Dog found in sealed Sodalis mine had been missing for over a week
The long-standing image of firefighters using a ladder to retrieve a cat from a tree was shattered Monday by members of the Hannibal Fire Department, who went down a Sodalis Nature Preserve mine shaft to rescue a trapped dog.
“I’m extremely proud of them (rescue team). They did a tremendous job,” said Sean Hampton, HFD chief. “Once they got up there and their training kicked in, they did everything they needed to do. They were able to conduct it (rescue) safely.”
Quoting the dog’s owner, Jeff Bates, the coonhound named Echo had been missing for 11 days, according to Andy Dorian, director of the Hannibal Parks & Recreation Department (HPRD).
Mary Lynne Richards of the HPRD learned of the dog’s plight Monday morning through a post on Facebook.
“Someone else had posted on Facebook that they went to the mineshaft and the dog was not seen. I didn’t know if the dog had been rescued or just wasn’t there (the bottom of the shaft) anymore,” she said. “But when I got there the dog it was obviously still right there.”
Richards met Dorian and Aron Lee, assistant HPRD director, at the site, which according to Dorian is in a “remote location” of the preserve, near Robinson Cemetery.
“We were trying to figure out how to get the dog out,” recalled Richards. “That’s when Andy called the fire department.”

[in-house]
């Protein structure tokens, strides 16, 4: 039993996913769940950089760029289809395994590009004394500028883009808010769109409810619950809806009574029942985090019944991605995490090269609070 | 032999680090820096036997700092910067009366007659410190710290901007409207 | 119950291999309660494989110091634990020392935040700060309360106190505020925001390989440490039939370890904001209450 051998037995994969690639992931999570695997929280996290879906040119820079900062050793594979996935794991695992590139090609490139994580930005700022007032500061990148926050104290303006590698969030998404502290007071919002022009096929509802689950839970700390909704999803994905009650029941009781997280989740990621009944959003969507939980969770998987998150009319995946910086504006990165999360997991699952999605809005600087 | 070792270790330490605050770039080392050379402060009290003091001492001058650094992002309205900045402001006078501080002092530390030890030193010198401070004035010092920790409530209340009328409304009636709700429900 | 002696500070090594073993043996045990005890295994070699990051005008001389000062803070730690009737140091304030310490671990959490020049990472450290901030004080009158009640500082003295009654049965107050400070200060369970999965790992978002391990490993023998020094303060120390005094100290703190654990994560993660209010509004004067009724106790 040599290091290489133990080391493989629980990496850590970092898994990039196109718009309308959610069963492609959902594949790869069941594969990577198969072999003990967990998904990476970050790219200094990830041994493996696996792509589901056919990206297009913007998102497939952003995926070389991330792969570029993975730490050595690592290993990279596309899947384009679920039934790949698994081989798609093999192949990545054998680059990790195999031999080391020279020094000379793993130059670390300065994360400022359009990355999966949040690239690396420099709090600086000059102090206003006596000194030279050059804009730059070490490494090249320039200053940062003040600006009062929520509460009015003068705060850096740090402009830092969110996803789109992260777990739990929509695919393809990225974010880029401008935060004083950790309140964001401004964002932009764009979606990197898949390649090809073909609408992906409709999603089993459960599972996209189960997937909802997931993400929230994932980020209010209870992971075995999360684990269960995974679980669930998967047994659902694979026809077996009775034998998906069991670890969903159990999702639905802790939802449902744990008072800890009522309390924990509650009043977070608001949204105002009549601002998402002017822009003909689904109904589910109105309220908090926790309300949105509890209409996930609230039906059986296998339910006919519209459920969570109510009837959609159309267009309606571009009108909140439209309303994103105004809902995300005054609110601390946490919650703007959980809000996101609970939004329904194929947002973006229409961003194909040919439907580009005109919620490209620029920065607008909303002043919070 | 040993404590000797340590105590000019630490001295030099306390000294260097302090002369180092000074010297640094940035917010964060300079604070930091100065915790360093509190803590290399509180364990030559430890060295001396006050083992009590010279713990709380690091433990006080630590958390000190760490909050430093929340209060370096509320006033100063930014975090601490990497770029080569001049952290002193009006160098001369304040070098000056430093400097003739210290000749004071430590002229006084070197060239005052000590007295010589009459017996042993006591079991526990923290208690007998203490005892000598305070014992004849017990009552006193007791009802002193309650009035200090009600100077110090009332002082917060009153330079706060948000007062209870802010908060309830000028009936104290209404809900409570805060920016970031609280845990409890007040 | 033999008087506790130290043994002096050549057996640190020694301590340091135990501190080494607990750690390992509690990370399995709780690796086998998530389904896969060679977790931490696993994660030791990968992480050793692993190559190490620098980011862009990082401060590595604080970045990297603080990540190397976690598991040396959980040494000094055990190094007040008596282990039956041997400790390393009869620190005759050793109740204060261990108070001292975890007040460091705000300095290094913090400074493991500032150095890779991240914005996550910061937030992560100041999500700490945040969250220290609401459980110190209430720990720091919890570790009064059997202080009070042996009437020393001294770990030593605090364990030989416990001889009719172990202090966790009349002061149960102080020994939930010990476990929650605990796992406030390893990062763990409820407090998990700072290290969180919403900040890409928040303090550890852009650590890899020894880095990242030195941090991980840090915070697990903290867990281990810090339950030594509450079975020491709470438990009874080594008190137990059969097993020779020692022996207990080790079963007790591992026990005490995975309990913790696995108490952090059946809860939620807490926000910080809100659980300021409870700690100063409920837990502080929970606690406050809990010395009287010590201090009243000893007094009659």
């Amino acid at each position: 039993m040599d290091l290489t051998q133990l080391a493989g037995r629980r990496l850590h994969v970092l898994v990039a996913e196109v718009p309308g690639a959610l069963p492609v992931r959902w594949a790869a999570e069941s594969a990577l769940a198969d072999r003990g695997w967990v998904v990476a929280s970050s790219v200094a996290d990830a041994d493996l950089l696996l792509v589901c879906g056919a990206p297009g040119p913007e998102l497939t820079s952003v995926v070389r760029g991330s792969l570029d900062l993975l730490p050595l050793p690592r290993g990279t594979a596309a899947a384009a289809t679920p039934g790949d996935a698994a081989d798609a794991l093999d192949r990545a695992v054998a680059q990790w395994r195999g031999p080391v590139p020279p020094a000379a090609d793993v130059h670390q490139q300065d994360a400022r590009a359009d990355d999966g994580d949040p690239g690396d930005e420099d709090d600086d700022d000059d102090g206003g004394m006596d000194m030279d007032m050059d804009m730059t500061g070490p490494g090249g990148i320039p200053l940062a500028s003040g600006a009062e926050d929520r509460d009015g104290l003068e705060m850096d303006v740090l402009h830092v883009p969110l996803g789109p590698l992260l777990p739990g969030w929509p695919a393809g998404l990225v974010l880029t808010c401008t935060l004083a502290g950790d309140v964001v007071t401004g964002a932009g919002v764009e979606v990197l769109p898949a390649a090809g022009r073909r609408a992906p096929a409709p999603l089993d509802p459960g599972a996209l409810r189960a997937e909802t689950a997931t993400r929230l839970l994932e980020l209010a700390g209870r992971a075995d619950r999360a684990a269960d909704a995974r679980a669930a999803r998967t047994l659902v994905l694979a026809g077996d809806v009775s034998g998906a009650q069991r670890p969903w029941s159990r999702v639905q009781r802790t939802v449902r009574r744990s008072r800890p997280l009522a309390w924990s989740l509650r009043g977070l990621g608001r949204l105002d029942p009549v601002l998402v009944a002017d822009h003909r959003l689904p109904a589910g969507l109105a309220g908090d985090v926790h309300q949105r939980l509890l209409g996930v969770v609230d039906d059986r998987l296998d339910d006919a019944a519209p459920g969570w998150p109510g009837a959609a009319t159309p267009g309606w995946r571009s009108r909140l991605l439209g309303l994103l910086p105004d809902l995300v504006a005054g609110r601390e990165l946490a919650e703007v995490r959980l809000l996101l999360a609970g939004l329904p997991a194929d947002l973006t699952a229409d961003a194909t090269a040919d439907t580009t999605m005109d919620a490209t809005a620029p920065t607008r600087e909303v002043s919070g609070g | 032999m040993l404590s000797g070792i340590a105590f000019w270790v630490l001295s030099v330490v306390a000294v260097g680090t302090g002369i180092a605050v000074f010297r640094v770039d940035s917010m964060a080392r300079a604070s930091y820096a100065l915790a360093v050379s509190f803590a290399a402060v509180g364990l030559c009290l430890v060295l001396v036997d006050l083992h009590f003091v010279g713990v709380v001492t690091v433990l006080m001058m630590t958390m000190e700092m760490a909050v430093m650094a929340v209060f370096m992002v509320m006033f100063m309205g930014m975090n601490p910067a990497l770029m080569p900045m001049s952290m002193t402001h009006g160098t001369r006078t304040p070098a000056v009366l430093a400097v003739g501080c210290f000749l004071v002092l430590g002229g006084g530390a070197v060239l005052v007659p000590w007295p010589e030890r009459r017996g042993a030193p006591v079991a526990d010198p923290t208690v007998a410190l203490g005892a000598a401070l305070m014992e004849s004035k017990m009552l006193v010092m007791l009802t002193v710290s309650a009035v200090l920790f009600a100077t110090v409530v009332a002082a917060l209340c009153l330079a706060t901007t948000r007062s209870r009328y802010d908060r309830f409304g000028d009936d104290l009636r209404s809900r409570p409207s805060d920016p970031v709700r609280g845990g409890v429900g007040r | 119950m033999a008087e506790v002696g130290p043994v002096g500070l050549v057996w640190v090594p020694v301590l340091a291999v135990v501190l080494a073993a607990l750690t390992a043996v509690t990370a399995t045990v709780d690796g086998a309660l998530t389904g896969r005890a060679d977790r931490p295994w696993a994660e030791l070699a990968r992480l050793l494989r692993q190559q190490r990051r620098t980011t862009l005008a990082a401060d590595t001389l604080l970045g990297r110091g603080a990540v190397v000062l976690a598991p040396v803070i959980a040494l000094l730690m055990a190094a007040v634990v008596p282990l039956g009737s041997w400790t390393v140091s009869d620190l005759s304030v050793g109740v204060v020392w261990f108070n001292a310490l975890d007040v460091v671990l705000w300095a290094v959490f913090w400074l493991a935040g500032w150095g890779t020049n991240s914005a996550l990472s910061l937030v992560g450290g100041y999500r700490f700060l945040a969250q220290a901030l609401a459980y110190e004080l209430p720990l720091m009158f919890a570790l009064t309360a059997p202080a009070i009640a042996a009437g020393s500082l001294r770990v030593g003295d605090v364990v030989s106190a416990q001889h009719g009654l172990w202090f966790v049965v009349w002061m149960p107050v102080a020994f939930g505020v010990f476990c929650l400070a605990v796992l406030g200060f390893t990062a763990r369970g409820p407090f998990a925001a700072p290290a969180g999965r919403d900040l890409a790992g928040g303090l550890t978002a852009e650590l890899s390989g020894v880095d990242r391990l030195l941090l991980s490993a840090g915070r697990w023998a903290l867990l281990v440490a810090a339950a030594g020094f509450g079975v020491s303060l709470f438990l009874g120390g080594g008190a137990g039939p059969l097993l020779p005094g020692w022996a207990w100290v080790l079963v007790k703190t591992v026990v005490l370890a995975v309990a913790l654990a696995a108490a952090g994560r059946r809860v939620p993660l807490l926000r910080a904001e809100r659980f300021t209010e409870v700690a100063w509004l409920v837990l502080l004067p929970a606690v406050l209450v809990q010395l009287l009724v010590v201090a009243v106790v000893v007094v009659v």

“The fire department was there in the blink of an eye,” reported Dorian to the city council during its meeting Tuesday night.
“After Andy explained what he had, the crews were able to dispatch the proper equipment,” said Hampton. “They had a pretty decent hike back in there. For a rescue like this there is quite a bit of equipment that you need. Once they got back in there luckily they had everything they needed.”
With Jeff Bates and his sons, Mason and Matthew, looking on, Echo was retrieved by a firefighter who repelled down the steep shaft to reach the animal.
“They set up this great big operation. It was quite impressive,” said Richards. “It was like something you would see on TV. It was pretty exciting.”
“The dog was free in less than three hours,” said Dorian.
Hampton, whose firefighters became familiar with the Sodalis mine system after the city acquired the property a little over two years ago, was not surprised to be summoned to the park.
“Our concern and fear all along was that a child would get in there, get turned around and get lost,” he said. “We never anticipated having an animal to retrieve.”
Animal rescue calls are the exception, rather that the rule for the HFD, according to Hampton.
“It’s pretty much a rarity,” he said. “From time to time we get a call about an animal that’s pinned in somewhere. Most of the time the animal will find a way out of what they got themselves into.”
How Echo wound up inside the shaft remains a mystery.
“The Bates family lives near one of the other (mine) openings so the dog could’ve gotten into another opening and made its way through the mine passages, come to that one and then couldn’t get out,” said Richards. “However, it could’ve slid down. There are some openings where it could’ve slid through.”
Reach reporter Danny Henley at firstname.lastname@example.org